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Good news

• Taking a look at the news, something became apparent to me about the patterns of the Christmas period against the rest of the year.

It wasn't recurring Christmas swims in freezing temperatures or the abundance of stories of people helping others that we just don't seem to get the rest of the year.

Rather, it was the absence of the bleak economic news that struck me.

For Christmas, the markets took a break. By extension, we got a break. There was no news from Greece about their impending default, little talk of Merkozy's ever-tightening grip on Europe and even the Government kept relatively quiet about our own situation, and, to my mind, all because the big, bad, anonymous "markets" briefly disbanded.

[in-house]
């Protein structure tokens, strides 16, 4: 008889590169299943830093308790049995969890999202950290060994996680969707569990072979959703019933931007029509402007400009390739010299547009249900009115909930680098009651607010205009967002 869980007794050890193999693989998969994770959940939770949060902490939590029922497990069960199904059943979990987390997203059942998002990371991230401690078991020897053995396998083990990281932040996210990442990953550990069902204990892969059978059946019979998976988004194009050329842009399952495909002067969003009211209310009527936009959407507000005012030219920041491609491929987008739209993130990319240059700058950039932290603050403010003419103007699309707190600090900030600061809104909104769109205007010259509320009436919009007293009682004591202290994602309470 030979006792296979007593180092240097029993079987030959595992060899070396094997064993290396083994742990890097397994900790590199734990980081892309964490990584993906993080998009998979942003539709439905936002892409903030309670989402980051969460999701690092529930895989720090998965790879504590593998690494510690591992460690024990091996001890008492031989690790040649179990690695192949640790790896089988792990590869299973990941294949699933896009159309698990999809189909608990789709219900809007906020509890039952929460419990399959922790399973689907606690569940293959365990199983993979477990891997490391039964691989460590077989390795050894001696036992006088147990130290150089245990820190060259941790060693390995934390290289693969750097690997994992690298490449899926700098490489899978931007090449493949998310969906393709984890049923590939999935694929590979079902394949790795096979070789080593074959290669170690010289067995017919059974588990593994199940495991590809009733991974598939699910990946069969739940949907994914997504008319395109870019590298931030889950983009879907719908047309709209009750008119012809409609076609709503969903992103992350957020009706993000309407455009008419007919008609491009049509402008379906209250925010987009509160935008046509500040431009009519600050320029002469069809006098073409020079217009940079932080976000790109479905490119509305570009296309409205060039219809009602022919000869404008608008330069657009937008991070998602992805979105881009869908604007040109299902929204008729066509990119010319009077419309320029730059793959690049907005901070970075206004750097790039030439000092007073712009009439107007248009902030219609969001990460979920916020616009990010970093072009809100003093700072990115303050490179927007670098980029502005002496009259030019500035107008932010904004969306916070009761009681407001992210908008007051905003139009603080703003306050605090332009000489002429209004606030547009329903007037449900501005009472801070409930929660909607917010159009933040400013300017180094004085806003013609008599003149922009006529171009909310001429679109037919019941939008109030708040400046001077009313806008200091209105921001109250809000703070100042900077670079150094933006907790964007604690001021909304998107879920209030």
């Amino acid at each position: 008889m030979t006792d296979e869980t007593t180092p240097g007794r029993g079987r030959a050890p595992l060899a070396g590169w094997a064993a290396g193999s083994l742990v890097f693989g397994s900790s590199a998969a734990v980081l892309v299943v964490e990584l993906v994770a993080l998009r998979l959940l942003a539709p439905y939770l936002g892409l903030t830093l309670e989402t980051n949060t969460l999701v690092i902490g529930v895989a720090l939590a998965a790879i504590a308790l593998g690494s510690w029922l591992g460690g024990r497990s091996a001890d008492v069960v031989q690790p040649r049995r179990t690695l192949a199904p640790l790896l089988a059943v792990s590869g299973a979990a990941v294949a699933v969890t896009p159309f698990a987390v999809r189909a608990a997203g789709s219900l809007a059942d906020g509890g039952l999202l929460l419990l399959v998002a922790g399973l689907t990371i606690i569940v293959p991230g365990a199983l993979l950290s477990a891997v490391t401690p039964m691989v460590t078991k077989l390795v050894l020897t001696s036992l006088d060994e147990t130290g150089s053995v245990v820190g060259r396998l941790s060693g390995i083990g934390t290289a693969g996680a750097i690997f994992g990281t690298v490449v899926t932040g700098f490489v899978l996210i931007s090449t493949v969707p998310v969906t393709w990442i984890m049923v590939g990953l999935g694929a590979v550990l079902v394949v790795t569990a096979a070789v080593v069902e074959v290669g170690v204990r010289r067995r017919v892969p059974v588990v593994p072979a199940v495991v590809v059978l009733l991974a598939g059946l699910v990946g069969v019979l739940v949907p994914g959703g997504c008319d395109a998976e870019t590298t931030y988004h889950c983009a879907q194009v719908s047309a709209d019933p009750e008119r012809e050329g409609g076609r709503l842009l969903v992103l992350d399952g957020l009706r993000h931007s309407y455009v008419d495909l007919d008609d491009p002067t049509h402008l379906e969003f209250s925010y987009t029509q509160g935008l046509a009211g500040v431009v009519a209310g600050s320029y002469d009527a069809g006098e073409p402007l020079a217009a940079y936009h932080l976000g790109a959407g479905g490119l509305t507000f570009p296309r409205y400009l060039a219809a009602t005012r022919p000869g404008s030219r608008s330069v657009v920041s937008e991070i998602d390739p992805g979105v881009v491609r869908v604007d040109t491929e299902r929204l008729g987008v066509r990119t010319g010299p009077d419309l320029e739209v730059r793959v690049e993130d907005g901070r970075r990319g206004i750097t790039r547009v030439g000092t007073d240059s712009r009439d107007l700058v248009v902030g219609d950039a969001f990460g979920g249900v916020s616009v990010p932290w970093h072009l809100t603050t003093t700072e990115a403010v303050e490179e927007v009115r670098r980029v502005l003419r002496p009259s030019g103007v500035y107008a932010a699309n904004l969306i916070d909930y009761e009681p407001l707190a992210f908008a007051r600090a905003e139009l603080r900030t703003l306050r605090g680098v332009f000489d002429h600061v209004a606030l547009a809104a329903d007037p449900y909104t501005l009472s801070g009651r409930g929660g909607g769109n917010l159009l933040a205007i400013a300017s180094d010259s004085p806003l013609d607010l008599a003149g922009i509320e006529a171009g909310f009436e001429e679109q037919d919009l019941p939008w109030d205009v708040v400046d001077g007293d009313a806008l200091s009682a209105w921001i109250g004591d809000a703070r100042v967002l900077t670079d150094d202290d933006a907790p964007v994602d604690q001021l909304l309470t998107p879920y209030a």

What's more, in spite of the lack of economic speculation, no countries entered a financial black hole, which is exactly what we're told would happen were it not for those glorious financial institutions.

In light of the fact that the monetary world can still function without persistent criticism, it's fair to wonder whether or not the world needs such speculation about its finances.

Killian Foley-Walsh

Irish Independent